Improving access was the theme of 2017 Health Care Conference hosted by the Healthcare Club at UNC Kenan-Flagler Business School. The student-organized event brought together students, researchers, thought leaders and practitioners in a series of keynotes, panels and breakout sessions.
A panel on digital health examined digital wearable devices, government regulation, artificial intelligence and privacy expectations.
The digital health market is expected to reach $200 billion by 2020, with the highest projected growth in the mobile health sector, according to Statista. With consistent IT development and strong adoption of mobile platforms, such as tablets and smartphones, the future of digital health looks promising.
But with that follows increased government involvement, a source of both initiatives and deterrents, and the unremitting question of privacy – who has access to patients’ records and what are they doing with them?
Arvind Malhotra, H. Allen Andrew Professor of Entrepreneurial Education and professor of strategy and entrepreneurship at UNC Kenan-Flagler, asked panelists about their take on the current landscape of digital health and the road ahead:
- Ed Trautman, vice president of bioinformatics and health care innovation at LabCorp
- John Rosano, strategy and business development director at Cigna
- Steve Laster, senior digital strategist at MicroMass Communications
- Peter Johnson, co-founder and principal at MedSurgPI
- Christian Nimsch, head of health care and life sciences technical and industry consulting at SAS
As one of the most highly regulated industries, government intervention has both helped and hindered the progress of health care.
As a positive, regulation allows companies to use previous data, build on existing information and cut costs. Having standards helps promote innovation, says Trautman.
On the negative side, U.S. Food and Drug Administration (FDA) regulations and restrictions make it difficult for companies to advance. On the contrary, through FDA’s clear guidelines, companies are able to create efficient and effective products.
Nimsch sees both sides and says regulation serves two purposes: Regulation implements medical systems to satisfy regulatory requirements tied to the greater good, but also limits access to data.
Rosano emphasizes the concept of being “device agnostic.” By connecting to your device, you are encouraged and incentivized. The harder aspect is keeping people consistently engaged.
Laster cites the complicated relationship between privacy laws and data aggregation. However, there is a loophole in looking at outside data to helping patients improve their lives.
“Data and wearables are a first step indicator, but they [users and patients] don’t know how to interpret the data,” says Laster. “When you take away their device, you’re taking away their motivation. What we’re trying to do is make it an internal motivator.”
Nimsch offers a different perspective, proposing that technology isn’t a barrier between having meaningful aggregate data.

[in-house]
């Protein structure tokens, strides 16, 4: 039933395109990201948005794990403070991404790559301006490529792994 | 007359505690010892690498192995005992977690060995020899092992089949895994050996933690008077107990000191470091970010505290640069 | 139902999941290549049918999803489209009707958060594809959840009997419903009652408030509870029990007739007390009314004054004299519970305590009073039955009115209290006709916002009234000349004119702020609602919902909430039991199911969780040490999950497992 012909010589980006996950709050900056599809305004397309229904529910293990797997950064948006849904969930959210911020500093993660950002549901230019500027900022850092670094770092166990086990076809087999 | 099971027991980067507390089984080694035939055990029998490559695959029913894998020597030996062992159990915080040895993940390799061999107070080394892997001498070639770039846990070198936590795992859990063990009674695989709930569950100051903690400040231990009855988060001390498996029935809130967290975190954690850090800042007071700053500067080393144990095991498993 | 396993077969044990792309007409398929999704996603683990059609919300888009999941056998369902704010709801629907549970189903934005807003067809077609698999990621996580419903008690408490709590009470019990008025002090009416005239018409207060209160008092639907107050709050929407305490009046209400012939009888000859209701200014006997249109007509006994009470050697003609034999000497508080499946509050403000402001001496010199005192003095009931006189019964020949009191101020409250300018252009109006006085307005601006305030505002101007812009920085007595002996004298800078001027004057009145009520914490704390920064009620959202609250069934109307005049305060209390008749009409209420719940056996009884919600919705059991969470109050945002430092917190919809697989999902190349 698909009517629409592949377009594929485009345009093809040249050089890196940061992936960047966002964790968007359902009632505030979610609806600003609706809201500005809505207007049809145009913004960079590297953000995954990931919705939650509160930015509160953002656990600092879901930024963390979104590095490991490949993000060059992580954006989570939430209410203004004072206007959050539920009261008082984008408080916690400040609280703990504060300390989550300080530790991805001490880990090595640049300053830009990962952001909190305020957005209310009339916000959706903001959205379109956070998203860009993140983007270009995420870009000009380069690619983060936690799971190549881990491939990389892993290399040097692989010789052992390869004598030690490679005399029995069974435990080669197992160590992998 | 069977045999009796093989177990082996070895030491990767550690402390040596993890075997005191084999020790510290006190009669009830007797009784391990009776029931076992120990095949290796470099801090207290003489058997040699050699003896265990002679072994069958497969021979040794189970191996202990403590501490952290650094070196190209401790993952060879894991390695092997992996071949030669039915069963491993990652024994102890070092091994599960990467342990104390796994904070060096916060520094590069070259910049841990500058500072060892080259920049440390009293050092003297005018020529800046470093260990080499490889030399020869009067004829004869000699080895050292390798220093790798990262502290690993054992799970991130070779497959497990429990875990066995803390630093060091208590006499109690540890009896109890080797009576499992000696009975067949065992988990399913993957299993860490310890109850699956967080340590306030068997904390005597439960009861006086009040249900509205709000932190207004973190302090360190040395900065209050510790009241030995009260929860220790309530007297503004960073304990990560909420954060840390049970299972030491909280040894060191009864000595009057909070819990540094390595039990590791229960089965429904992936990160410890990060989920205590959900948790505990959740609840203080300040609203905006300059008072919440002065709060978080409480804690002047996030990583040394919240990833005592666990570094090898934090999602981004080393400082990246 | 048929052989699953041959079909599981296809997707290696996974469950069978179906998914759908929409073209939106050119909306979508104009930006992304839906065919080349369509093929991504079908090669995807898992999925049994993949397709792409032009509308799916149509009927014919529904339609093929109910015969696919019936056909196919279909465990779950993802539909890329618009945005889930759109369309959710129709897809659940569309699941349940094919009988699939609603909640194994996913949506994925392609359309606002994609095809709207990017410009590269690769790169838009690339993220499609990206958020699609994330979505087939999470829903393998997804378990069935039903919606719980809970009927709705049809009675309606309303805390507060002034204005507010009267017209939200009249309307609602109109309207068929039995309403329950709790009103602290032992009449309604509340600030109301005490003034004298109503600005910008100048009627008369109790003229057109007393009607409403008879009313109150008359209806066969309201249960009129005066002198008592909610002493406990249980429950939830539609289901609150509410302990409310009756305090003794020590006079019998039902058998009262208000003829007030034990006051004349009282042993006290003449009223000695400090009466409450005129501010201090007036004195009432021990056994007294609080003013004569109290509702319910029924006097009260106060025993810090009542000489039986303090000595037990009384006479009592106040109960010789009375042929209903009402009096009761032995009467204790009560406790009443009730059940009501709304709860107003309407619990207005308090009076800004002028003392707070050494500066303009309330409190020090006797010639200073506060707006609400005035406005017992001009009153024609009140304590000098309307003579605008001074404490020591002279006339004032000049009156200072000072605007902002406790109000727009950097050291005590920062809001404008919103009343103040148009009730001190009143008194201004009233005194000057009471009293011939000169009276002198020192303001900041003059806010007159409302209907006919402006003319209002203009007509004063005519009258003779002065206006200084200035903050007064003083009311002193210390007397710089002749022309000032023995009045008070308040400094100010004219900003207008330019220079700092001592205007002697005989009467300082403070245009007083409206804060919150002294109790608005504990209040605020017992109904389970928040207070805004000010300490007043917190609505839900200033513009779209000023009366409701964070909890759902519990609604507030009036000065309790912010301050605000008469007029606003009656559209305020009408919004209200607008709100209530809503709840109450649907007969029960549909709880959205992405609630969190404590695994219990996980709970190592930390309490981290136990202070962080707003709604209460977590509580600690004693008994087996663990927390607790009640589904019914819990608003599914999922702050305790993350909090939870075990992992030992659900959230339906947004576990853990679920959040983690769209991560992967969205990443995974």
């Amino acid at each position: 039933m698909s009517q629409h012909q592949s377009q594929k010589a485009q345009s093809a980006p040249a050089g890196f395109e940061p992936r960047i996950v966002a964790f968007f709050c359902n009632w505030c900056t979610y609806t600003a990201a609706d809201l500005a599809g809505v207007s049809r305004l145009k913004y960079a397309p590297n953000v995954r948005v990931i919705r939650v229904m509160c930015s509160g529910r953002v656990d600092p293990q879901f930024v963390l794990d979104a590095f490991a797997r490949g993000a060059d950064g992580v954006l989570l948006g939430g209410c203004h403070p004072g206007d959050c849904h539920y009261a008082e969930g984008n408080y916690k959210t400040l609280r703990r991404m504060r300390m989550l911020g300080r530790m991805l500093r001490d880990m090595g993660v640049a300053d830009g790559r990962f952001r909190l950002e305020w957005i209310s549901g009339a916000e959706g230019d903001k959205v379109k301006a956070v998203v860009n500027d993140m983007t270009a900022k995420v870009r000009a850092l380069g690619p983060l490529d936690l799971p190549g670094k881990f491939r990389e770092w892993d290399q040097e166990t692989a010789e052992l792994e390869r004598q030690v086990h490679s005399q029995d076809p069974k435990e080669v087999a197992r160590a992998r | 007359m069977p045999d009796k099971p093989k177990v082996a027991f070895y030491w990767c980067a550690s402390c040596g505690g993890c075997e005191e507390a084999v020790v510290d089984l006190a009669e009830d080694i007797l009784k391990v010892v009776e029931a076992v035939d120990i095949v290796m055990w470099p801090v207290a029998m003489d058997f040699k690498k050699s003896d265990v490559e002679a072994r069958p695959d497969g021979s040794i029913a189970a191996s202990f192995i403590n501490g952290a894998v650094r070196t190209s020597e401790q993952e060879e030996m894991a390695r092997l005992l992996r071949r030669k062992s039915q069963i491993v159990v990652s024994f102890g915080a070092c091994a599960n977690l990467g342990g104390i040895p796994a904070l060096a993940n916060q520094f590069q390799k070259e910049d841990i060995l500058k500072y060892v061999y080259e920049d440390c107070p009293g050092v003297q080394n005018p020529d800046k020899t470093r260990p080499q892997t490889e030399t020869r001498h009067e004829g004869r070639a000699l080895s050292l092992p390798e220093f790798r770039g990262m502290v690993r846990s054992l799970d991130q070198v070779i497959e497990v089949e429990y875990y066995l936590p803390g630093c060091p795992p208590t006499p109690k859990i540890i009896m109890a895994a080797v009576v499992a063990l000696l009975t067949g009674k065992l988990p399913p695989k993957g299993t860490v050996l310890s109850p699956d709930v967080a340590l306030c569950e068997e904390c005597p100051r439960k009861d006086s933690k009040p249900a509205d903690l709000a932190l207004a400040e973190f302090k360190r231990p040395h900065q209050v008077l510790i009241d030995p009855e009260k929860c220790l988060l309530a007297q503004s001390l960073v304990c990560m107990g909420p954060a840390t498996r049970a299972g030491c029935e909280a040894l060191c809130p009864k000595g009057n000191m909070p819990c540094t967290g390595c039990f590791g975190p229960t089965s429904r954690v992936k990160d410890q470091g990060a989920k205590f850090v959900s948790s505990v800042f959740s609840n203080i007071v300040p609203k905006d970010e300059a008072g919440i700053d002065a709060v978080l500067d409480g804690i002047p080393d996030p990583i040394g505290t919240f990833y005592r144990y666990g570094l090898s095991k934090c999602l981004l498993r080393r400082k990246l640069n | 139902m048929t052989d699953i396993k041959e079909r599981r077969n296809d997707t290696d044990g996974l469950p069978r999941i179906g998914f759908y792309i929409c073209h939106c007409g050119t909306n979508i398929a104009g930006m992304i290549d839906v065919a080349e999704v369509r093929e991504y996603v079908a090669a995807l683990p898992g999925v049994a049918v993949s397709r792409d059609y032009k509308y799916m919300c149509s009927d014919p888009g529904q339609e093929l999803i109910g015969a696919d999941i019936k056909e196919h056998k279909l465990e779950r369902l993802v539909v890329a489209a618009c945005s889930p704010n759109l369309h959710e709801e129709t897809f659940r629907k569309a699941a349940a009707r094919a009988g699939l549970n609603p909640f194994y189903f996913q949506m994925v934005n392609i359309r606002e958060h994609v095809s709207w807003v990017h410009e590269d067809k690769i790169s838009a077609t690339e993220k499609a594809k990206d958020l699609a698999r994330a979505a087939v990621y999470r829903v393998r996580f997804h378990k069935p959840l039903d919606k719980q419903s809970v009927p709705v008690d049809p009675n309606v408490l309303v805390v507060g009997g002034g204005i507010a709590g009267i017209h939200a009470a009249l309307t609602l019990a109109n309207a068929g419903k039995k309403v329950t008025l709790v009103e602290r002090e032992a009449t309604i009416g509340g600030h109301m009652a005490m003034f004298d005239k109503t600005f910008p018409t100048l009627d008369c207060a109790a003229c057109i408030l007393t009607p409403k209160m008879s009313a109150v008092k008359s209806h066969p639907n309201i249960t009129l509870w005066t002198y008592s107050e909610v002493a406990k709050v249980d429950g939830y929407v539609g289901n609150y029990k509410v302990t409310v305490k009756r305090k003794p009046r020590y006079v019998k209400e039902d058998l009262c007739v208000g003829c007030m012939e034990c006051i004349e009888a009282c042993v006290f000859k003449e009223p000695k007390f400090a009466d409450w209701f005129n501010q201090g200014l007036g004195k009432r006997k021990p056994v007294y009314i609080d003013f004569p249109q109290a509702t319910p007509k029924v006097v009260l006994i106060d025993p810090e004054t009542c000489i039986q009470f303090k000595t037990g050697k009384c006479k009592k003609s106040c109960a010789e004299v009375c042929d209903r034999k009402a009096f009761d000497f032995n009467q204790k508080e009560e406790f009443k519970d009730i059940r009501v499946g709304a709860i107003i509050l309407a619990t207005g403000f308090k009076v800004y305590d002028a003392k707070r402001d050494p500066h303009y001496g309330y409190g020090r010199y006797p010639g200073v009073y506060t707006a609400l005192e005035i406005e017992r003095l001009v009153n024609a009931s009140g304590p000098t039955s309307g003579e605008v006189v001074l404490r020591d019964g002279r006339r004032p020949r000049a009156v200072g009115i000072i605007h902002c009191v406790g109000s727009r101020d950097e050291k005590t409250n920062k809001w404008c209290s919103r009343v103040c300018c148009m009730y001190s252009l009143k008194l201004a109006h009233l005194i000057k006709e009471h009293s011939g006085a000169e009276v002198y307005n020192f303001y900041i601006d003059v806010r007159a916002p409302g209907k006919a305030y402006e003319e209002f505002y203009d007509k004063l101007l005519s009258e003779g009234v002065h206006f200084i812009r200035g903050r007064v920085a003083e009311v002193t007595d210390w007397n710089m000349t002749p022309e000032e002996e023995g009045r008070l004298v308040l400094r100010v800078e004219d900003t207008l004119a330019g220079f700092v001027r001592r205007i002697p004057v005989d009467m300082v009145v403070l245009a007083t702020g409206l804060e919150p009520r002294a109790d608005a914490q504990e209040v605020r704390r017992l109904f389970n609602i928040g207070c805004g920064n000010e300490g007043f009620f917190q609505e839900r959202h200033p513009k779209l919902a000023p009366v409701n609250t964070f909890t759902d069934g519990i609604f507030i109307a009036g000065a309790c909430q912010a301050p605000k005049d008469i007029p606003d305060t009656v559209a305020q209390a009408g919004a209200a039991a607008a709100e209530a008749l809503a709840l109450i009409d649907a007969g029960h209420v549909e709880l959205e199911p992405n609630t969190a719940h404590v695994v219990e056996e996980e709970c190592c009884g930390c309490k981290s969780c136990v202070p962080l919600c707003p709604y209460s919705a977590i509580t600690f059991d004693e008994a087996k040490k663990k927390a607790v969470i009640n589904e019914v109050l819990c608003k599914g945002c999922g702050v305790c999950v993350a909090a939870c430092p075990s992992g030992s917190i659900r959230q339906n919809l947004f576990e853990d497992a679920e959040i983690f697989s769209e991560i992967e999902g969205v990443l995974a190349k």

“In order to get consistent data, you have to have a strong engagement model that is predictably linked to outcomes,” he says.
To accurately understand data, the first step is to understand its purpose.
While technology is beneficial to monitoring and assisting patients’ health, Johnson proposes initially focusing on more personal connections.
“I think we are focusing on this technology pretty heavily, but in-fact, what we ought to be focusing on is the doctor-patient relationship that drives the awareness of how the technology can actually assist in attacking the disease process properly,” he says.
Future technology and AI
While some panelists agreed that use of new technology, such as artificial intelligence, is still in early stages as a digital tool.
Looking more specifically into data patterns is where companies like Cigna are focused, says Rosano.
Laster cited an interesting characteristic of the relationship between humans and AI or robots, as opposed to relationships in a clinical setting.
“People feel more able to be open and honest with a robot or an AI because they are not being judged,” he says, “so they tend to get more realistic, honest answers.”
Regardless of how medical technology advances, it will be quite some time before we reach that degree of sophistication.
Investing in digital health is a slow and challenging process, according to the panelists.
It’s about finding an investor who will “take the first step and be the first one out there, the leader of the pack,” says Laster.
Because of regulation and other factors, technology development usually starts in another industry and is sold into health care.
Privacy and ethics
The panelist explored why privacy expectations are far greater in health care than any other aspect of our lives.
People are more open to providing browsing data and personal records to internet service providers and other online hosts, but have concerns about disclosing information about their health records.
“What I challenge most of you is, if you’re very comfortable giving very private information right now, where is the hesitance in providing information, that in the greater scheme of things in health care, could save your life?” asks Nimsch.
If we’re already giving away that information to other non-health care providers, how much does it really impact our privacy?
Technology has come a long way, but in terms of health care, the promise of medical advances in data, engagement and wearables is exciting. It has promise for offering flexibility and reaching more people, including minorities and those who are underserved.
“Advances are a promise to serve all populations,” says Nimsch.
By Addison Lalier (BA ’18)